Today you are going to be doing the following:
- cloning this repository to your own Github username
- adding your software to the repository
- writing a recipe to install, run, and test your software
- pushing to Github
- connecting to Continuous Integration to test
- upon successful testing, publishing your container
The first step, setting up the repository on your Github account, is discussed here.
1. Learn about Github
Github is a version control system, meaning that you can store local versions of code (we can refer to this as “local”) and then also store a version with Github (called a “remote.” We do this so that if your computer explodes, your code is backed up. We also do it for reproducibility. By way of saving a record of changes over time, you could easily revert to a previous change, or make earlier versions of your software available for use. Github is also really great because it connects with several services that are going to help us by way of triggers called webhooks.
The basic set of actions that you will run locally is to “commit,” which is a statement that “I am happy with these changes and want to save them to my local repository” and then to “push,” which says “take my local changes and push them to the remote repository on Github.” This set of actions is part of the GitHub Flow, which is something that you should look over if you have never heard of it.
2. Fork this repository
Github is also great because you can take someone else’s code base (for example, this repository) and do an action called a “Fork.” A fork will take some repository and make a copy of it to your branch. You would want to do this given that you are contributing to the software and want to work on it, or if you want to use the repository as a template. For our purposes, we will do a combination of the two. By forking this repository to your branch you can develop your own recipe and associated software, but keep a pointer to this repository (we call this the upstream) in case the underlying template ever changes (and you want to integrate these changes). The forking operation is a button in the upper right of the repository page, and cannot be done programatically. Once forked, you will want to clone the fork of the repo to your computer. Let’s say my GitHub username is waffles, and I am using ssh:
git clone email@example.com:waffles/builder.git cd cowsay
3. Setup your config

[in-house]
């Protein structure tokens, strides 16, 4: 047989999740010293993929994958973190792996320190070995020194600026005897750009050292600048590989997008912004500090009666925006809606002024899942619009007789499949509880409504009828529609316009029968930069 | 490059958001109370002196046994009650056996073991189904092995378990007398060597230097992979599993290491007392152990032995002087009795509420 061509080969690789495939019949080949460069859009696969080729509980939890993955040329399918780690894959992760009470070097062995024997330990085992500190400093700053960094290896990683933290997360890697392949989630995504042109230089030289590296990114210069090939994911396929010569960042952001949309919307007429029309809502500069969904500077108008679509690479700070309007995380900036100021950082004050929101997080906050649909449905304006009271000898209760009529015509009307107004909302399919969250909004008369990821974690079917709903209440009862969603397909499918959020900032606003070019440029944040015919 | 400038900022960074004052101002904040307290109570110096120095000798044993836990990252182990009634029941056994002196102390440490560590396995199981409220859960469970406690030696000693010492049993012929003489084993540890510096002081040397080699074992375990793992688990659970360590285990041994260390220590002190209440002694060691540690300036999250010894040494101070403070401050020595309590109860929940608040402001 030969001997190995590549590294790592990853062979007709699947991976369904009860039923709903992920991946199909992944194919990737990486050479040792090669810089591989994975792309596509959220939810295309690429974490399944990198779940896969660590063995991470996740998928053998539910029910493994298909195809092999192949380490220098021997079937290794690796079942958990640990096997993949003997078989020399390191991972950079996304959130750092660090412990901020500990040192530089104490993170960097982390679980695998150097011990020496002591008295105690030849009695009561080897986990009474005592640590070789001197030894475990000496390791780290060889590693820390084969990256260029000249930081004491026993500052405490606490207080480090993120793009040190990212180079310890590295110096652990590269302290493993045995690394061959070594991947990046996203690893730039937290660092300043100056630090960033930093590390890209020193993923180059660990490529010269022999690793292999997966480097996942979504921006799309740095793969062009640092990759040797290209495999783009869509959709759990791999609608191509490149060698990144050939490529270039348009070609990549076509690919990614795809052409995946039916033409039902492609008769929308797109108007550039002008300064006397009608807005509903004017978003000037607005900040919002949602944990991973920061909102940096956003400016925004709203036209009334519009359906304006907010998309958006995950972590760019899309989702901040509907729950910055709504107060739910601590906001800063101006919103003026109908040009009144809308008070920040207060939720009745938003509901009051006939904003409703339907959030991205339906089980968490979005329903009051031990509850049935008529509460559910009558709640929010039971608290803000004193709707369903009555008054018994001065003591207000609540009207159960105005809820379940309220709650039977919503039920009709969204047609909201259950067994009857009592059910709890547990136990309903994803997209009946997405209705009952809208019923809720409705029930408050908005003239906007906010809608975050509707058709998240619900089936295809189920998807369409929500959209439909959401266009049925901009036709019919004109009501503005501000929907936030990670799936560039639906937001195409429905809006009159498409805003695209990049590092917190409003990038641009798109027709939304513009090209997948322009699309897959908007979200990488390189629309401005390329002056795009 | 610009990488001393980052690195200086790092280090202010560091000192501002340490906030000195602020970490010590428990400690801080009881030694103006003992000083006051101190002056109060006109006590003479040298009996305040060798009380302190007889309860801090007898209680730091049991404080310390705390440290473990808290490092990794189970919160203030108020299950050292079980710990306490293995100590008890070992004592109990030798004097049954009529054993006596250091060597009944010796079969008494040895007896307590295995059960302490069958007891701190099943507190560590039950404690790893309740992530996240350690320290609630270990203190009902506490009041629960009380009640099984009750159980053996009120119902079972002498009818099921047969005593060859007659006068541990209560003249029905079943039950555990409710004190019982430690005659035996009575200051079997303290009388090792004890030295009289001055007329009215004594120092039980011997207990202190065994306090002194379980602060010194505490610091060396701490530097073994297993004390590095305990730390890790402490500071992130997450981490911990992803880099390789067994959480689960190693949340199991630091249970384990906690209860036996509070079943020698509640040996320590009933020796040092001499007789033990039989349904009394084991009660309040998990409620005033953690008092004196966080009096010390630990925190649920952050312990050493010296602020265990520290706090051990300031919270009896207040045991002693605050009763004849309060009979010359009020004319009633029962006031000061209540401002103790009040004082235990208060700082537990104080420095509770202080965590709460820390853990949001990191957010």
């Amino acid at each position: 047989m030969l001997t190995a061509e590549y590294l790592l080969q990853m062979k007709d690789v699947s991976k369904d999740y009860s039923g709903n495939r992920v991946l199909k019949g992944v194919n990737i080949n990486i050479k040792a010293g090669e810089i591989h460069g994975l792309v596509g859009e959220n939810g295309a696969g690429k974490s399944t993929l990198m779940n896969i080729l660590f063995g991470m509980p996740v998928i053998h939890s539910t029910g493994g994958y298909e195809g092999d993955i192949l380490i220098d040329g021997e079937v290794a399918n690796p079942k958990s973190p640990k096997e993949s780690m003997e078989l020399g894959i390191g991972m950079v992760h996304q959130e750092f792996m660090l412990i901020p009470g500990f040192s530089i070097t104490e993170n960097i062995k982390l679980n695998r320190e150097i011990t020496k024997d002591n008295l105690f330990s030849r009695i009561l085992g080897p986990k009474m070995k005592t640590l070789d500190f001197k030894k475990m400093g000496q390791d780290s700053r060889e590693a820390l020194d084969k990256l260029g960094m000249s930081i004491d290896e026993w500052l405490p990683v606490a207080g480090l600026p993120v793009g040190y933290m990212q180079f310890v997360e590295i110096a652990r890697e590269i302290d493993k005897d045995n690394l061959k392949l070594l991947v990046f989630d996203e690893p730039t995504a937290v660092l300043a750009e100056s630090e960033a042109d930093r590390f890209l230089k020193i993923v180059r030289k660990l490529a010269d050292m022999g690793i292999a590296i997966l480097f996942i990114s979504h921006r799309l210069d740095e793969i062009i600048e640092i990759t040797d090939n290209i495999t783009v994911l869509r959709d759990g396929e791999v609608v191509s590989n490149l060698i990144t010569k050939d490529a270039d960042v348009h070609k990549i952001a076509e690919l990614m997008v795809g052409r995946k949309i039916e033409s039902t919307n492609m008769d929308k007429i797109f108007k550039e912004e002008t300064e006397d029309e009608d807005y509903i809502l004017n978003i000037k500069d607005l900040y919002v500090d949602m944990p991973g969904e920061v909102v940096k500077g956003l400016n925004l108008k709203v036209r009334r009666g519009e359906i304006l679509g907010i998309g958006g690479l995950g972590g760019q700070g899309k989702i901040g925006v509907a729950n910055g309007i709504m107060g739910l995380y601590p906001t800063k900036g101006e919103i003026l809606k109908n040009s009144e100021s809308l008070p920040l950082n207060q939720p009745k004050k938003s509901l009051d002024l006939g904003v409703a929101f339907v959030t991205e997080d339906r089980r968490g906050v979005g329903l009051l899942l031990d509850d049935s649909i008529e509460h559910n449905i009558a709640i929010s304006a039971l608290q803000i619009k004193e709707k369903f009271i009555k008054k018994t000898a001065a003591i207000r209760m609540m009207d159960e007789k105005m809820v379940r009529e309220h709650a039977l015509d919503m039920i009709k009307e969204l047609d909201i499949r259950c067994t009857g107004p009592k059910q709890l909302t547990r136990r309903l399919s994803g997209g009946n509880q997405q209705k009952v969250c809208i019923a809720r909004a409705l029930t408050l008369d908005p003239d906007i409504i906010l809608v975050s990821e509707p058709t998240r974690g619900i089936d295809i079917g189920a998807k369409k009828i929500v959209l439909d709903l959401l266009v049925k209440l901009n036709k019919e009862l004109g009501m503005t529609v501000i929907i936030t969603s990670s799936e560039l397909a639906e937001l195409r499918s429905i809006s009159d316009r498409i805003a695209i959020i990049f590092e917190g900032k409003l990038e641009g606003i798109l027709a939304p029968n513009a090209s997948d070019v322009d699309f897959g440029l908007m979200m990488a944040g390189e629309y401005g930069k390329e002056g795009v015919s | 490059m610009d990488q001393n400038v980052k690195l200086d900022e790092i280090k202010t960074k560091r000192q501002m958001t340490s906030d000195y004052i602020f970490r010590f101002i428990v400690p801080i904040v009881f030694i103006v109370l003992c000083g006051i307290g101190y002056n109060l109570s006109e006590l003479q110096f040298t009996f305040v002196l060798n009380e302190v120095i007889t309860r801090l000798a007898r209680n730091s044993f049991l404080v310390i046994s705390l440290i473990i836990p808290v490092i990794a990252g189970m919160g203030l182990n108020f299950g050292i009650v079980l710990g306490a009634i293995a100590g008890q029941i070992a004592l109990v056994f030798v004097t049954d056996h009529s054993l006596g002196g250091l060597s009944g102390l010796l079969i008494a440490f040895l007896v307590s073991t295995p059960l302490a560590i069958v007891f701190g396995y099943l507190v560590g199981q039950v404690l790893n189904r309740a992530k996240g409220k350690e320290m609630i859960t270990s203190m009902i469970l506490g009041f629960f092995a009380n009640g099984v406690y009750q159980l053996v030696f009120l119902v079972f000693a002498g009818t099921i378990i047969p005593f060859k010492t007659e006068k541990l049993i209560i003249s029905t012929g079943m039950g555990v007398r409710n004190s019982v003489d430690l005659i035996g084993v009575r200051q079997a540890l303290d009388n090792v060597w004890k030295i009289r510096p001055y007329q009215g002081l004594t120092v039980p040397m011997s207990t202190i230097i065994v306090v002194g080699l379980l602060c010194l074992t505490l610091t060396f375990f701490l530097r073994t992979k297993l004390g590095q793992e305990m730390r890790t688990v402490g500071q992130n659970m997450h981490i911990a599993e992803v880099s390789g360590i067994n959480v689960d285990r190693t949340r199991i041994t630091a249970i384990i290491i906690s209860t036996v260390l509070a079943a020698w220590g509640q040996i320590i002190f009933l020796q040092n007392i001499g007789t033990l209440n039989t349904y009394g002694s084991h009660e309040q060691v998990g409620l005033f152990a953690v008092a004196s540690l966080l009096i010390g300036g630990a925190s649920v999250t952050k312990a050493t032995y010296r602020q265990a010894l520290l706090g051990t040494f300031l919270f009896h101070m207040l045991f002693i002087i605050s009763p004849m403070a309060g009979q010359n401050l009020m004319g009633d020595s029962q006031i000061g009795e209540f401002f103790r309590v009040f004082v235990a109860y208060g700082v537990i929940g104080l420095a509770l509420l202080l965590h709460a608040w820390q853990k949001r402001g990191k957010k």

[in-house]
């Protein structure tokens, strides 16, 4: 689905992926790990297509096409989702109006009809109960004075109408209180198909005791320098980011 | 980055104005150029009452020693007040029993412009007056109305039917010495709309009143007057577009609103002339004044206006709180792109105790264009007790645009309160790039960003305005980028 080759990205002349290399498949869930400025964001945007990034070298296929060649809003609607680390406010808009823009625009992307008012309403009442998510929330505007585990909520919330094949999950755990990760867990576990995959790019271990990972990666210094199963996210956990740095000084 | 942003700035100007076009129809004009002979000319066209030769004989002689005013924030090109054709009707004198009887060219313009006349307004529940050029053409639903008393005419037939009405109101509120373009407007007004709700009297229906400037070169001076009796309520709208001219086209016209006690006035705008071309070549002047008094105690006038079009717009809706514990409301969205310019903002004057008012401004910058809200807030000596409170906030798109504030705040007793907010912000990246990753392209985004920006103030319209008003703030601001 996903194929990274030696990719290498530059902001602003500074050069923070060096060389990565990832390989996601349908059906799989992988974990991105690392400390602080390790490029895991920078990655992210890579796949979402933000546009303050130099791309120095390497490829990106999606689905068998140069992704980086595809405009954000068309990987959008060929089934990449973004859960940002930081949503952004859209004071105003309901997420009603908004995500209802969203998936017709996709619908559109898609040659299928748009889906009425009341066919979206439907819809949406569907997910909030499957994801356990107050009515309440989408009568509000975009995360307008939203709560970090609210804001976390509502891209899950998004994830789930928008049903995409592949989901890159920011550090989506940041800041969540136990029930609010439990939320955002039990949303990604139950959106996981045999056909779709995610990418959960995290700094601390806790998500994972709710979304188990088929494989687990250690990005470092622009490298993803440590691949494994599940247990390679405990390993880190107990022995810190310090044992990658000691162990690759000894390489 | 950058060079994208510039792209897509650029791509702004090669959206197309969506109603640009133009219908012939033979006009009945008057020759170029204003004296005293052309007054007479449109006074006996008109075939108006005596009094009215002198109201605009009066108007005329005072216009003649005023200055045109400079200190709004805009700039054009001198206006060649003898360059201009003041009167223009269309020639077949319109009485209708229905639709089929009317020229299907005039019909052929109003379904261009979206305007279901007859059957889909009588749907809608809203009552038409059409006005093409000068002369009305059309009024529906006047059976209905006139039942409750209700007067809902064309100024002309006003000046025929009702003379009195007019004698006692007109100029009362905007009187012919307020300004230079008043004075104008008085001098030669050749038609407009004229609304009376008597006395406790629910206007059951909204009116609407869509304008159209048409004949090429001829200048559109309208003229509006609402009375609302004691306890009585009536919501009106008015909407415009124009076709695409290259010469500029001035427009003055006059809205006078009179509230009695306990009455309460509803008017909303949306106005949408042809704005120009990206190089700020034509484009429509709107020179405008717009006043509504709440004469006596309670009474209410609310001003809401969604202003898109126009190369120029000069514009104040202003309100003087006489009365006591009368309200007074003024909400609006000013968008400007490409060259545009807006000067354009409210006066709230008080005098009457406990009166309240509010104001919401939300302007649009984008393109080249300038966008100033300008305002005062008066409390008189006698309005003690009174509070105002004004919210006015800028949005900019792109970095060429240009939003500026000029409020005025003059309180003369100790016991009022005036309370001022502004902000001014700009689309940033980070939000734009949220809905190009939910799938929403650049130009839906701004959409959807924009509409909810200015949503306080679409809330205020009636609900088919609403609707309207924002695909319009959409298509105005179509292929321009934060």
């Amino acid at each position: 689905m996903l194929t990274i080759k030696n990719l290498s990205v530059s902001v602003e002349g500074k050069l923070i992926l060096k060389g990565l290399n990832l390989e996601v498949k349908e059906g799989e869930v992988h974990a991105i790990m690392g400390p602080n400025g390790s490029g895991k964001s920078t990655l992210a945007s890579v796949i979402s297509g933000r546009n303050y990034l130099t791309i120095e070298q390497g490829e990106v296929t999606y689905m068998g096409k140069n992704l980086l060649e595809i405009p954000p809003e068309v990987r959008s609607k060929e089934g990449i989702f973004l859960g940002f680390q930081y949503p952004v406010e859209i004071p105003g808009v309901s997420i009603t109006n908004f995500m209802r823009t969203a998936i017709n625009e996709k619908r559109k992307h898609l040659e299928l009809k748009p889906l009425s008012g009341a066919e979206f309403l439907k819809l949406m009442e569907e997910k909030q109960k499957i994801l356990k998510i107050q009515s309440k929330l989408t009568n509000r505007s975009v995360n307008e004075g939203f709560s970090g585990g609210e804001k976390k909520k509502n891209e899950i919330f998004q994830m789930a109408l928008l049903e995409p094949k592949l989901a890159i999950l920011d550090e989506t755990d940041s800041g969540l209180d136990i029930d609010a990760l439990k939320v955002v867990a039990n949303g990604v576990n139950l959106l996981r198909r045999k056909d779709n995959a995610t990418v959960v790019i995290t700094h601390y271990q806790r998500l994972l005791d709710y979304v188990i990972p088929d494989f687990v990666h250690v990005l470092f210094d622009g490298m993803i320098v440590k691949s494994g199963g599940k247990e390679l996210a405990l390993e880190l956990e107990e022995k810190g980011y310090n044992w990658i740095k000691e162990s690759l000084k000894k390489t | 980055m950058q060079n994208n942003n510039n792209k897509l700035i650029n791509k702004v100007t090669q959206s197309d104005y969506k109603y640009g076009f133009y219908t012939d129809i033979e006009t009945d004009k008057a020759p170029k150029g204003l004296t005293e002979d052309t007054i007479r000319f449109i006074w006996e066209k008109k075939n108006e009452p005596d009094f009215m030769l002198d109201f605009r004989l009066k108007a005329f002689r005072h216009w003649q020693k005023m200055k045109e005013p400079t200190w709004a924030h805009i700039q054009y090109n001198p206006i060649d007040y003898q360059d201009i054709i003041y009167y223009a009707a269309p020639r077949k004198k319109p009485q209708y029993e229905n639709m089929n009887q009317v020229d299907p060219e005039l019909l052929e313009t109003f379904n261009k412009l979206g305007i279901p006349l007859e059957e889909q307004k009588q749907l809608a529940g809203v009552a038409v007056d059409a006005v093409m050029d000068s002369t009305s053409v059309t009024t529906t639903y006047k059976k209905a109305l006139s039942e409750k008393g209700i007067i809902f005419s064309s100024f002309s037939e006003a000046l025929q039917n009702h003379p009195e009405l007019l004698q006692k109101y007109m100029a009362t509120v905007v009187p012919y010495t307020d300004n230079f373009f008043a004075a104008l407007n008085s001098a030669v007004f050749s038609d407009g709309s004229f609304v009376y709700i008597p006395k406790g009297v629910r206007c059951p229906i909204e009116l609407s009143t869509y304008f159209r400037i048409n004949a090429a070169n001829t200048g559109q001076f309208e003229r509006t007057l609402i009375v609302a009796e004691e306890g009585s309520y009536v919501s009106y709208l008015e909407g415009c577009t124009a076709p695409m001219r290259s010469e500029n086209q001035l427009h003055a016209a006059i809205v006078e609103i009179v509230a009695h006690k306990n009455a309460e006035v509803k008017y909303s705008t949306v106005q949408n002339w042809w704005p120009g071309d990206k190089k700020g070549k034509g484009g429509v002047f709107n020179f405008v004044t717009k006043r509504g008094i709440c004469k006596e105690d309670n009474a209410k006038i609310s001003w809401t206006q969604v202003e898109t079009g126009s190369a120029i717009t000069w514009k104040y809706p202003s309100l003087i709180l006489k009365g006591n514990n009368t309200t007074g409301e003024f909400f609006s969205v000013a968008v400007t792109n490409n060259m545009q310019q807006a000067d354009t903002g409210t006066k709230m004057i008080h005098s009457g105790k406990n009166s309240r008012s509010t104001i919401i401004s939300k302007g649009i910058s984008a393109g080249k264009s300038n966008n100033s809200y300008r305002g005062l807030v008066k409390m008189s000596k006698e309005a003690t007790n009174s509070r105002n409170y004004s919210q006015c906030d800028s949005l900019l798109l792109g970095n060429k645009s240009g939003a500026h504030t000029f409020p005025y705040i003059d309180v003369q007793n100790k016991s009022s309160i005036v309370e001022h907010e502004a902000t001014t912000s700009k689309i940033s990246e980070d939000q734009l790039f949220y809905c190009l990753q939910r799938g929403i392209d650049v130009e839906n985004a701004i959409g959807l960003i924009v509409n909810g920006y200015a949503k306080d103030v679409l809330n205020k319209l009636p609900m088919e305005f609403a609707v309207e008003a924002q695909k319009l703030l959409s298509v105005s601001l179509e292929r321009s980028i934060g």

The GitHub config file, located at
.git/config, is the best way to keep track of many different forks of a repository. If you didn’t care about maintaining a link to the upstream (this repository) you could skip this step. But since we do, we instead want to edit the configuration file and add the upstream. I usually open it up right after cloning my fork to add the repository that I forked as a remote, so I can easily get updated from it. Let’s say my .git/config first looks like this, after I clone my own branch:
[core] repositoryformatversion = 0 filemode = true bare = false logallrefupdates = true [remote "origin"] url = firstname.lastname@example.org:waffles/builder fetch = +refs/heads/*:refs/remotes/origin/* [branch "master"] remote = origin merge = refs/heads/master
I would want to add the upstream repository, which is where I forked from.
[core] repositoryformatversion = 0 filemode = true bare = false logallrefupdates = true [remote "origin"] url = email@example.com:waffles/builder fetch = +refs/heads/*:refs/remotes/origin/* [remote "upstream"] url = https://github.com/expfactory/builder fetch = +refs/heads/*:refs/remotes/origin/* [branch "master"] remote = origin merge = refs/heads/master
In the GitHub flow, the master branch is the frozen, current version of the software. If you are making changes or adding a feature, you would checkout a new branch. In the case that you want to update your master branch, you can do:
git checkout master git pull upstream master git push origin master
More instructions for Github are provided in the Development docs. This should be substantial for the initial setup of the repository. Since the entire thing is essentially under development, we will just be working with the master (default) branch, so you shouldn’t need to worry about checking out new branches.
Next, you should add experiments to your builder repository!